The Role of Cardiothoracic Surgeon in Lung Cancer Treatment

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The Role of Cardiothoracic Surgeon in Lung Cancer Treatment
The Role of Cardiothoracic Surgeon in Lung Cancer Treatment

A cardiothoracic surgeon is well-versed to treat lung cancer patients. Thoracic surgery is part and parcel of cardiothoracic surgeon treatment.

Thoracic surgery also referred to as chest surgery, can be used to diagnose or even repair lungs affected by cancer, trauma, or pulmonary disease. For lung cancer, the surgeon may remove nodules, tumors, and lymph nodes to diagnose stage and treat the disease. The cardiothoracic surgeon treats the patient with care and concern.

Cardiothoracic surgery happens to be the field of medicine involved in the surgical treatment of organs inside the thoracic cavity, usually, the treatment of conditions of the heart, lungs, and other pleural or even media. For lung cancer as a chronic disease, surgery happens to be the need of the hour as it requires the anticipation of future disease evolution by sparing lung tissue and also preserving lung function, while an oncologic complete resection must be performed. Cardiothoracic surgeon treatment is the need of the hour.

Lung cancer happens to be a disease that is usually identified too late for treatment with curative intent. Lung cancer evolutions, innovative systemic treatments, minimally invasive thoracic surgery approaches as well as peri-operative medical care have changed the role of surgery in the treatment of lung cancer.

Also Read, Long-Term Cardiac Care: Medications and Treatments.

Why is surgery required for early lung cancer? This is so as it is usually low-risk, cost-effective with excellent patient-related outcomes, and can be performed with minimal morbidity. Several innovations are being introduced, aimed at changing the paradigm of late presentation, high morbidity as well as low cure rates. A multi-pronged approach is taken to tackle lung cancer.

Patients diagnosed with lung cancer are of course more managed by specialist multidisciplinary teams, to ensure that they do receive appropriate treatment. 

The impact of enhanced recovery

The focus is on shorter discharge and other benefits by mobilizing the patient on the day of surgery and changing their expectations to one of very early discharge that need not be underestimated. Part of this has emerged from the availability of ambulatory chest drain systems which incidentally do deliver controlled suction and can safely discharge patients with their chest drain in place.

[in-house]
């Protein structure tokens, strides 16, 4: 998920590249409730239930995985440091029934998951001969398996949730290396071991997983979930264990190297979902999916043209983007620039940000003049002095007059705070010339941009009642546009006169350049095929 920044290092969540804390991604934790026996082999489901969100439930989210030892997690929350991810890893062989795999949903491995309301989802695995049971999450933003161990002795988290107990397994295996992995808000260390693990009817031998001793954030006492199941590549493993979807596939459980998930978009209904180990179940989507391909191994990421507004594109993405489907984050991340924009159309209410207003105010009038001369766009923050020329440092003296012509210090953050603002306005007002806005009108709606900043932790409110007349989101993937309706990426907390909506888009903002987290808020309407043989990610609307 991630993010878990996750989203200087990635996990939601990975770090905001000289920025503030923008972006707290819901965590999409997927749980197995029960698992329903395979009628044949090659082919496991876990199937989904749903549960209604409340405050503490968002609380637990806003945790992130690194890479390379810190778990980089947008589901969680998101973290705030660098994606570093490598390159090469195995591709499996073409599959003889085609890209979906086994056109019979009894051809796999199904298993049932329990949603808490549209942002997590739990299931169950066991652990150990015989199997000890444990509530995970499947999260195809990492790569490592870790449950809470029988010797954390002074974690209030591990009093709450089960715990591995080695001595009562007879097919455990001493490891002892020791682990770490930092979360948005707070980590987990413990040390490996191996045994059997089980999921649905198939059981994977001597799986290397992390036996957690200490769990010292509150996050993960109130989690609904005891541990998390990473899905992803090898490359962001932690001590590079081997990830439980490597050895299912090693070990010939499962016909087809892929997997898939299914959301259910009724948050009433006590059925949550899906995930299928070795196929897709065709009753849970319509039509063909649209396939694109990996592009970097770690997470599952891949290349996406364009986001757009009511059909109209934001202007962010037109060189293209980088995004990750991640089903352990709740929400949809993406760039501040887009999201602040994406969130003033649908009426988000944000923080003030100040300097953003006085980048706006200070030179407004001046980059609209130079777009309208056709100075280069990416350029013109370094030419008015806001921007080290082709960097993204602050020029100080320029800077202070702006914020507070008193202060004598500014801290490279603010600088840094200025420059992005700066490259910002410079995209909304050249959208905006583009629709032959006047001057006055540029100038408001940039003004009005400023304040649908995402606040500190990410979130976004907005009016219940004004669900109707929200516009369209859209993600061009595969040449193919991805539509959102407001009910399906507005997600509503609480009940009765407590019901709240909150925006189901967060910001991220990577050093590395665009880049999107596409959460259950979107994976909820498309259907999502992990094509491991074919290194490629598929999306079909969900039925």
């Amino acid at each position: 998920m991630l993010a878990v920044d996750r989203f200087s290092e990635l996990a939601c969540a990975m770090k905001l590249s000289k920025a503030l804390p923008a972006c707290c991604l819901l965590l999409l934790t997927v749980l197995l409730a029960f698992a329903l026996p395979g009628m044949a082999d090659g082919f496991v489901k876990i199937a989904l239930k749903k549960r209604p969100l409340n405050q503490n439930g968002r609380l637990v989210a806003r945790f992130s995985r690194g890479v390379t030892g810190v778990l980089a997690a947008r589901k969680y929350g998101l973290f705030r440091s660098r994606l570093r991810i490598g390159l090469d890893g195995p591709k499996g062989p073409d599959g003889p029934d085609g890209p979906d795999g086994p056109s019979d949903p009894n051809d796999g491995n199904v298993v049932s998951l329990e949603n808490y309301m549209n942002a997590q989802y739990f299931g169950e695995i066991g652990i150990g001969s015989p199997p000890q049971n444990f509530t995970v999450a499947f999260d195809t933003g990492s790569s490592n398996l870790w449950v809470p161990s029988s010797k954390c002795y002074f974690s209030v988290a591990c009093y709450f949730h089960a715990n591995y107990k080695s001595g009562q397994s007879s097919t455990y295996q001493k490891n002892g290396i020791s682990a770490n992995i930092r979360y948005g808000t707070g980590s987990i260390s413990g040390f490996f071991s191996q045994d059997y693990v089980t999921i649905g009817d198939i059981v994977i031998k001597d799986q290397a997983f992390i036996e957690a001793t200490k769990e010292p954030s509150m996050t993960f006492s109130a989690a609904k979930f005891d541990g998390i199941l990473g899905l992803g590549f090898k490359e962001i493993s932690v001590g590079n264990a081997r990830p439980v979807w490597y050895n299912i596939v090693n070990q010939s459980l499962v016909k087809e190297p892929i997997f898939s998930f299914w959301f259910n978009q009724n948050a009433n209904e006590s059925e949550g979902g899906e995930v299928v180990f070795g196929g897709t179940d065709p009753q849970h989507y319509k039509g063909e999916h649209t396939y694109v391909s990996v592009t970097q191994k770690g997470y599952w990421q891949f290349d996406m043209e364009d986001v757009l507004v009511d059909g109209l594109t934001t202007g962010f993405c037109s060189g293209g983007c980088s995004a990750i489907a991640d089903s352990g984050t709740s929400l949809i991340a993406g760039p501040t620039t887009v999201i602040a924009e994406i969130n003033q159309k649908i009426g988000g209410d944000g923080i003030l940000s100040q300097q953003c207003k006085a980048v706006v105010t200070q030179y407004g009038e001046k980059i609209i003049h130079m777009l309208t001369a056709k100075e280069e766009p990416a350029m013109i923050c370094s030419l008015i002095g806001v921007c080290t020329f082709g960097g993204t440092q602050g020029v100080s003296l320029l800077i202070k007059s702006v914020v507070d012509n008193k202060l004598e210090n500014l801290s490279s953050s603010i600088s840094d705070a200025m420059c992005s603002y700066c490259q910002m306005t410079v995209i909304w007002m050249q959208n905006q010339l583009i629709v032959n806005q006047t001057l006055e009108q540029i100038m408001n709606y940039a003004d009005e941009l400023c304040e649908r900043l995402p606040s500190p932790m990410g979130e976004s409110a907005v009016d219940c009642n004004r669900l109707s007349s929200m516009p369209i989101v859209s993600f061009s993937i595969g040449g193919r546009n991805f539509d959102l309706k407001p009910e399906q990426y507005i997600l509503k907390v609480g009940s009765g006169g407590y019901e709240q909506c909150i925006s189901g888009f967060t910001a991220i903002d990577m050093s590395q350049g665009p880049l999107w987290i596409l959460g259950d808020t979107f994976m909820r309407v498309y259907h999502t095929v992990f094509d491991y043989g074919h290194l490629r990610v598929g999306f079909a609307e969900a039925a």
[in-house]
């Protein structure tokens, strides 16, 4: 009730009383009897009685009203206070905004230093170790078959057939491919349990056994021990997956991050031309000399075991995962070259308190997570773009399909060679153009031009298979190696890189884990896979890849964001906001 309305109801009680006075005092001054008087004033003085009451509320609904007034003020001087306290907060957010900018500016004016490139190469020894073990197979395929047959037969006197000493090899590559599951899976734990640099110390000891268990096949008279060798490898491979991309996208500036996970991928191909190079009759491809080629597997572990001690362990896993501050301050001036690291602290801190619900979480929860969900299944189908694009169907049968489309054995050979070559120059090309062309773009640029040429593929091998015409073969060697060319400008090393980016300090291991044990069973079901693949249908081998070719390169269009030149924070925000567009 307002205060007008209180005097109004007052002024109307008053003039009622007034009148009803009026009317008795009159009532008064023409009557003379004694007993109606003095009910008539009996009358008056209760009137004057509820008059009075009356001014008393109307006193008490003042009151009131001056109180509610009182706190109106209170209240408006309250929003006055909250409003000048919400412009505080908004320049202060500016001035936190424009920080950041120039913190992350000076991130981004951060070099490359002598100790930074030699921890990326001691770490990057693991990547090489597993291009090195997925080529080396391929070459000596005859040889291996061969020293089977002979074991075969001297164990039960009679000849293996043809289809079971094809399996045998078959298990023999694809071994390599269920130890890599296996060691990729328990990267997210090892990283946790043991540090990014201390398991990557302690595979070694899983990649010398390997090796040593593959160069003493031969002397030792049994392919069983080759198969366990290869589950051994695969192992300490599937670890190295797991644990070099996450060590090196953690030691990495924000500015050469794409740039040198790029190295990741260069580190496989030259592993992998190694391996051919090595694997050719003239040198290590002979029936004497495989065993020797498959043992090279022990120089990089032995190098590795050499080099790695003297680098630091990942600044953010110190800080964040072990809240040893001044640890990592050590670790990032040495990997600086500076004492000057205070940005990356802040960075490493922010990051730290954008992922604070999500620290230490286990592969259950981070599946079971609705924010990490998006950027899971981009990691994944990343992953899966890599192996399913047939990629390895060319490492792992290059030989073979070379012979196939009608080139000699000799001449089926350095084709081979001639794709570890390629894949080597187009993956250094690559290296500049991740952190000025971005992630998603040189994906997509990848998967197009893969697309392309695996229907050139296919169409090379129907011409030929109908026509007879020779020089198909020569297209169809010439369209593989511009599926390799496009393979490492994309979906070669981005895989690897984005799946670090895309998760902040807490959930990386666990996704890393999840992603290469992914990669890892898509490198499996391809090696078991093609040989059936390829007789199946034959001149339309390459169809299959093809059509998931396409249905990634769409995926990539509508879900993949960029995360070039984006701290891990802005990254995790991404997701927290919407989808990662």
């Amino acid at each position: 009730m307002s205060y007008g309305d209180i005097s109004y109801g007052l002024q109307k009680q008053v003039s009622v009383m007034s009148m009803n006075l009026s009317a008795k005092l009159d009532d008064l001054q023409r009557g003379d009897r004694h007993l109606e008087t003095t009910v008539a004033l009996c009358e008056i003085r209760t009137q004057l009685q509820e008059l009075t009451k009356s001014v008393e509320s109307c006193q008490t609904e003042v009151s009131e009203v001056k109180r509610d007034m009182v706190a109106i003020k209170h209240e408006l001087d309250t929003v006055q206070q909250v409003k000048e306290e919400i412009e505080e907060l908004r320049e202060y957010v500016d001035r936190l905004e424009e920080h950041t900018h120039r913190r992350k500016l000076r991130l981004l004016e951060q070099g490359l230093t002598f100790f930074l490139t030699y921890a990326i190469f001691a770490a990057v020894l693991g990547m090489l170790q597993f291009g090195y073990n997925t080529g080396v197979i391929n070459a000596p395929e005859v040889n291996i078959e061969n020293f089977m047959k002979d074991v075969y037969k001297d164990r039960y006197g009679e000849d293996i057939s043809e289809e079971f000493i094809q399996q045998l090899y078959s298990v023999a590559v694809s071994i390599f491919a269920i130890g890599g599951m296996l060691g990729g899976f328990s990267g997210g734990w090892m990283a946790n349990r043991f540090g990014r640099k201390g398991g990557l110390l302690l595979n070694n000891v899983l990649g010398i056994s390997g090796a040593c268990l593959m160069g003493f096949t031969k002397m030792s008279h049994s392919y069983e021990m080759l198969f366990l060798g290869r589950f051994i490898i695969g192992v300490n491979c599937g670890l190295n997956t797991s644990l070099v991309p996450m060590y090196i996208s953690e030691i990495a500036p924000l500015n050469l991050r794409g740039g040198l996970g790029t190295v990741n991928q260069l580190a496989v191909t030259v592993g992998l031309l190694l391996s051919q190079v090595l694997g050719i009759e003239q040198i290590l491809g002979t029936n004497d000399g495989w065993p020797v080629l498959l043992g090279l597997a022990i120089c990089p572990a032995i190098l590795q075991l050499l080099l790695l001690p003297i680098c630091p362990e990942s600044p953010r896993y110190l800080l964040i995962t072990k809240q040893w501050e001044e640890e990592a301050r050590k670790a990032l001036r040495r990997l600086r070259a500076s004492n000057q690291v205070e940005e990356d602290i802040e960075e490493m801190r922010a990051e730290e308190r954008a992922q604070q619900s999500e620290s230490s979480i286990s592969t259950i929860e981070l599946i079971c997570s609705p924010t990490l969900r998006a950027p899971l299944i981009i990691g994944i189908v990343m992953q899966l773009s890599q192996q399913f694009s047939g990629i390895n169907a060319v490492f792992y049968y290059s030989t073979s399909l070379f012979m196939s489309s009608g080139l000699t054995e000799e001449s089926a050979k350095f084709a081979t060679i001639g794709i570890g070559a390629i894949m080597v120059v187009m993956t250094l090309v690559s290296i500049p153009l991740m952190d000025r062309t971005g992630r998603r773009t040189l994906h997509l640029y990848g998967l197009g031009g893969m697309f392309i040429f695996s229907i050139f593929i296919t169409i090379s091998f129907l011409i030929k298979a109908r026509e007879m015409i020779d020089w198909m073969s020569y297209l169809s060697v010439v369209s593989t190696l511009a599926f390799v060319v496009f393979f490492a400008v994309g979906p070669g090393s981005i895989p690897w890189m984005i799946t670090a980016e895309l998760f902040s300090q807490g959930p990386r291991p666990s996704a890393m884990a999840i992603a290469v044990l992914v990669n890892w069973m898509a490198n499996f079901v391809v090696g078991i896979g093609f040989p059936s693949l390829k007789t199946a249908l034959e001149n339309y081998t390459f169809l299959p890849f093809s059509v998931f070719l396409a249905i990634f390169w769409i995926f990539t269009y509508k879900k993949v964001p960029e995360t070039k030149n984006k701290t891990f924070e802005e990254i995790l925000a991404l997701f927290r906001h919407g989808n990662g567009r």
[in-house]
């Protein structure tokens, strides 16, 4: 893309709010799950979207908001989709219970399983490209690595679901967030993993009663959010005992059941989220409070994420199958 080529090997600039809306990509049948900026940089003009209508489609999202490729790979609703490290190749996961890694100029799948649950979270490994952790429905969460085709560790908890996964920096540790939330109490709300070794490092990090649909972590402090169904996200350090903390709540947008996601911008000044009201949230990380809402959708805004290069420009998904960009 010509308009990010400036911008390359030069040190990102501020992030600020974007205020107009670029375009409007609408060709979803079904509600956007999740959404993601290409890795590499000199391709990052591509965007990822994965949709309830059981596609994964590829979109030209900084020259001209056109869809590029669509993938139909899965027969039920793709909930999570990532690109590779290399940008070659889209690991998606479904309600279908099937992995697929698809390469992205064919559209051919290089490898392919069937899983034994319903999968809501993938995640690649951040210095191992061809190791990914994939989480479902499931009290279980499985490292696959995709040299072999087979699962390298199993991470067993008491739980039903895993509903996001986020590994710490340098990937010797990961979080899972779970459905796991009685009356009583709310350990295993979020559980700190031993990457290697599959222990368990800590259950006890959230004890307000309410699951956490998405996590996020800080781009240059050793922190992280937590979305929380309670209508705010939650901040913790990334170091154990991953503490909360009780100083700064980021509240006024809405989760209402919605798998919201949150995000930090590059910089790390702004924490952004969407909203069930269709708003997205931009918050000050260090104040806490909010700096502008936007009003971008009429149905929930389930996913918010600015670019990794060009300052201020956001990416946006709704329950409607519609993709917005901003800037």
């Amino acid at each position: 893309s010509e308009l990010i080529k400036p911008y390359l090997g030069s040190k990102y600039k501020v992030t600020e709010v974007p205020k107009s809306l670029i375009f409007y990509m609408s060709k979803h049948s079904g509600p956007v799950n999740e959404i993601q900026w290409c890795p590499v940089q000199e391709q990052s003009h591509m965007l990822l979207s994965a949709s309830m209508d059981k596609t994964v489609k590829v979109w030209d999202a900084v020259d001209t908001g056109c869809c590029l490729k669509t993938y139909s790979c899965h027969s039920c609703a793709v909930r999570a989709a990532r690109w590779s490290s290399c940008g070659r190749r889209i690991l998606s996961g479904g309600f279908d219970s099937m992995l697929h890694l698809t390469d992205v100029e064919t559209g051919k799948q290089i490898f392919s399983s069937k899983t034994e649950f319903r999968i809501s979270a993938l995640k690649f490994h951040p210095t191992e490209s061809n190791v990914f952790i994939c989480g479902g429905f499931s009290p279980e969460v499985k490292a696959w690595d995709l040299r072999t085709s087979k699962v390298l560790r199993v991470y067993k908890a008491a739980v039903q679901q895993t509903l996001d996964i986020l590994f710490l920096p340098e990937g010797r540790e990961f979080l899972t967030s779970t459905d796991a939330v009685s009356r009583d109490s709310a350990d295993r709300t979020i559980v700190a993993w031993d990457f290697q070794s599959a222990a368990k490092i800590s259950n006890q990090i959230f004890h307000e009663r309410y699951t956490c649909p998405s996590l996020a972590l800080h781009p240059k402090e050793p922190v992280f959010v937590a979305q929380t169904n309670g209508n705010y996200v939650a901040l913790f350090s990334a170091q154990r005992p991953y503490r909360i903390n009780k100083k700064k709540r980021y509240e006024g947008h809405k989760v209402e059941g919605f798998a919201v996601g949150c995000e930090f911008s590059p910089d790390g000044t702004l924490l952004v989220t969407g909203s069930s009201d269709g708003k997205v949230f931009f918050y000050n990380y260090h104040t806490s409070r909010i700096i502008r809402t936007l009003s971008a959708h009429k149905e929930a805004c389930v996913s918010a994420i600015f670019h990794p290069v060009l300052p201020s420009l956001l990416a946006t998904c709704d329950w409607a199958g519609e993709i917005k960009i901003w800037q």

Minimally invasive surgery

When it comes to surgical practice for early lung cancer as well as selected cases of more advanced disease, there has been indeed a major shift towards minimally invasive surgery. Video-assisted thoracoscopic surgery for lung cancer is more in demand nowadays.

The Role of Cardiothoracic Surgeon in Lung Cancer Treatment
The Role of Cardiothoracic Surgeon in Lung Cancer Treatment

There are no contemporary high-quality trials that indicate one surgical approach is better than the other. The pace of development is so, that new techniques are being promoted and also popularized via the Internet and social media. 

Surgery for more advanced disease

As the number of dedicated thoracic surgeons has increased over some time, resection rates have risen. There is increased confidence among thoracic surgeons to offer surgery for locally advanced diseases (such as Pancoast tumors, invasion of the chest wall, and sleeve resections) and also after induction treatment or after relapsed disease. This does include treatment by less invasive techniques.

In experienced centers, advanced surgical techniques are being performed for more locally advanced lung cancer, with the aid of adjuncts like extracorporeal membrane oxygenation and cardiopulmonary bypass. These techniques do provide a controlled environment for advanced tracheal resections and also resections involving the great vessels.

Surgical advances combined with no doubt more thoracic surgeons, enhanced recovery, and also advanced thoracic anesthesia have rather extended the profile of patients deemed ‘operable’. Older as well as frailer patients, with poorer lung function and more co-morbidity are now being offered surgery with excellent outcomes.

Demonstration of just how far thoracic surgery with enhanced recovery has come can be evidenced by examining the successful outcomes of modern lung volume reduction surgery. Such patients, previously considered inoperable, are now a group who see some of the greatest benefits of thoracic surgery.

Conclusions

The cardiothoracic surgeon has a major responsibility in treating patients with lung cancer.

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